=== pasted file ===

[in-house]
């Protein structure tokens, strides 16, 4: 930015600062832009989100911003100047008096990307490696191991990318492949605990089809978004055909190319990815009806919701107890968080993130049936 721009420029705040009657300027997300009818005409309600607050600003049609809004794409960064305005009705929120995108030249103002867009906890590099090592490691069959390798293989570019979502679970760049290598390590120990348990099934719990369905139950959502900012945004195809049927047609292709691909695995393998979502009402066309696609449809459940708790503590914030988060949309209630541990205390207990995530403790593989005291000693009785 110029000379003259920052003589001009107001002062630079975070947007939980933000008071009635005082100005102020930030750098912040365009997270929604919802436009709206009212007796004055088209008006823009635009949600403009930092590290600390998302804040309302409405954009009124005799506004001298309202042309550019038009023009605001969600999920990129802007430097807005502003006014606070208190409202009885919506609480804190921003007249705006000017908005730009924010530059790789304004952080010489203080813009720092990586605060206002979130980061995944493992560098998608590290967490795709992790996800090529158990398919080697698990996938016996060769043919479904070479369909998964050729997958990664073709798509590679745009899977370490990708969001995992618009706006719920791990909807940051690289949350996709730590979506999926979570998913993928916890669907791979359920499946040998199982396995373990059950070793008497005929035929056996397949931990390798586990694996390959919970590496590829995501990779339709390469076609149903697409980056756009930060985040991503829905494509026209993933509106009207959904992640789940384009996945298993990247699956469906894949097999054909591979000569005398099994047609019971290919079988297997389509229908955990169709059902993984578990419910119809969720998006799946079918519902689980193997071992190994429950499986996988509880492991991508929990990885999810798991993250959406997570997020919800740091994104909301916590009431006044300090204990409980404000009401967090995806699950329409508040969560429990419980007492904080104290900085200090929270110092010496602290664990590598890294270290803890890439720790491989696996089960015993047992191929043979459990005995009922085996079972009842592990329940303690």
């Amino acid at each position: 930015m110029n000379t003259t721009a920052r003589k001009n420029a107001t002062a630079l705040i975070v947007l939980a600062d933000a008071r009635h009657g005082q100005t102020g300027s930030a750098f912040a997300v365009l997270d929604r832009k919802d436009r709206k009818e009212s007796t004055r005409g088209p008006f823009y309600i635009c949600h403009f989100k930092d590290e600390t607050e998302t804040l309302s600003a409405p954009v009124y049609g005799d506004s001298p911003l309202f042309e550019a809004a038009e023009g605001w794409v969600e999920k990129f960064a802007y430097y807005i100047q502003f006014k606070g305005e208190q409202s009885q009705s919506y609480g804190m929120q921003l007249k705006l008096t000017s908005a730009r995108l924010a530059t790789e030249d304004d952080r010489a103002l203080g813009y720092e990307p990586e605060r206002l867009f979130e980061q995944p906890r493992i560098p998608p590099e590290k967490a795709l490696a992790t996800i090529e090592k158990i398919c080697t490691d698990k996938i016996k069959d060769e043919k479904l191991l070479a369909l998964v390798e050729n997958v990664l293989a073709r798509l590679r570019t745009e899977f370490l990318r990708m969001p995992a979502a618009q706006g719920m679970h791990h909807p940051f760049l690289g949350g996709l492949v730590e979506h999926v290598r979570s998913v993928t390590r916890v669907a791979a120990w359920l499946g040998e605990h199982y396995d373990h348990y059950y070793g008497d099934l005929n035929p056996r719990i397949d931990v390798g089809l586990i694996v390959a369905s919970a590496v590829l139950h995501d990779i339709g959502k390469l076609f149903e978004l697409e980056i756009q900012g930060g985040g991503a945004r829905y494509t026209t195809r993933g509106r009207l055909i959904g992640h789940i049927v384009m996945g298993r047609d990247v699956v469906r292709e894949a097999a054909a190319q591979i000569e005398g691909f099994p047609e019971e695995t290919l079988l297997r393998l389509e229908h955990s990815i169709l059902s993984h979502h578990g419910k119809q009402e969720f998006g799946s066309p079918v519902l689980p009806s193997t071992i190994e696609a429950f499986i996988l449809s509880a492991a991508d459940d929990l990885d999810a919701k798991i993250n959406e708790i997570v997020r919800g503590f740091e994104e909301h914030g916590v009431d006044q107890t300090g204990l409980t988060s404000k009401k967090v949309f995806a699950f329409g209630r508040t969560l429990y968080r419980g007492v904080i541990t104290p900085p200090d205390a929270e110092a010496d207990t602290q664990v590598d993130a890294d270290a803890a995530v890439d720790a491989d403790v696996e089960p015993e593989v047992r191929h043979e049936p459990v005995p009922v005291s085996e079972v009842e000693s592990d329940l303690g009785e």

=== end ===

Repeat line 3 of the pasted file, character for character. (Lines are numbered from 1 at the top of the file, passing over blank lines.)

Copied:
């Amino acid at each position: 930015m110029n000379t003259t721009a920052r003589k001009n420029a107001t002062a630079l705040i975070v947007l939980a600062d933000a008071r009635h009657g005082q100005t102020g300027s930030a750098f912040a997300v365009l997270d929604r832009k919802d436009r709206k009818e009212s007796t004055r005409g088209p008006f823009y309600i635009c949600h403009f989100k930092d590290e600390t607050e998302t804040l309302s600003a409405p954009v009124y049609g005799d506004s001298p911003l309202f042309e550019a809004a038009e023009g605001w794409v969600e999920k990129f960064a802007y430097y807005i100047q502003f006014k606070g305005e208190q409202s009885q009705s919506y609480g804190m929120q921003l007249k705006l008096t000017s908005a730009r995108l924010a530059t790789e030249d304004d952080r010489a103002l203080g813009y720092e990307p990586e605060r206002l867009f979130e980061q995944p906890r493992i560098p998608p590099e590290k967490a795709l490696a992790t996800i090529e090592k158990i398919c080697t490691d698990k996938i016996k069959d060769e043919k479904l191991l070479a369909l998964v390798e050729n997958v990664l293989a073709r798509l590679r570019t745009e899977f370490l990318r990708m969001p995992a979502a618009q706006g719920m679970h791990h909807p940051f760049l690289g949350g996709l492949v730590e979506h999926v290598r979570s998913v993928t390590r916890v669907a791979a120990w359920l499946g040998e605990h199982y396995d373990h348990y059950y070793g008497d099934l005929n035929p056996r719990i397949d931990v390798g089809l586990i694996v390959a369905s919970a590496v590829l139950h995501d990779i339709g959502k390469l076609f149903e978004l697409e980056i756009q900012g930060g985040g991503a945004r829905y494509t026209t195809r993933g509106r009207l055909i959904g992640h789940i049927v384009m996945g298993r047609d990247v699956v469906r292709e894949a097999a054909a190319q591979i000569e005398g691909f099994p047609e019971e695995t290919l079988l297997r393998l389509e229908h955990s990815i169709l059902s993984h979502h578990g419910k119809q009402e969720f998006g799946s066309p079918v519902l689980p009806s193997t071992i190994e696609a429950f499986i996988l449809s509880a492991a991508d459940d929990l990885d999810a919701k798991i993250n959406e708790i997570v997020r919800g503590f740091e994104e909301h914030g916590v009431d006044q107890t300090g204990l409980t988060s404000k009401k967090v949309f995806a699950f329409g209630r508040t969560l429990y968080r419980g007492v904080i541990t104290p900085p200090d205390a929270e110092a010496d207990t602290q664990v590598d993130a890294d270290a803890a995530v890439d720790a491989d403790v696996e089960p015993e593989v047992r191929h043979e049936p459990v005995p009922v005291s085996e079972v009842e000693s592990d329940l303690g009785e």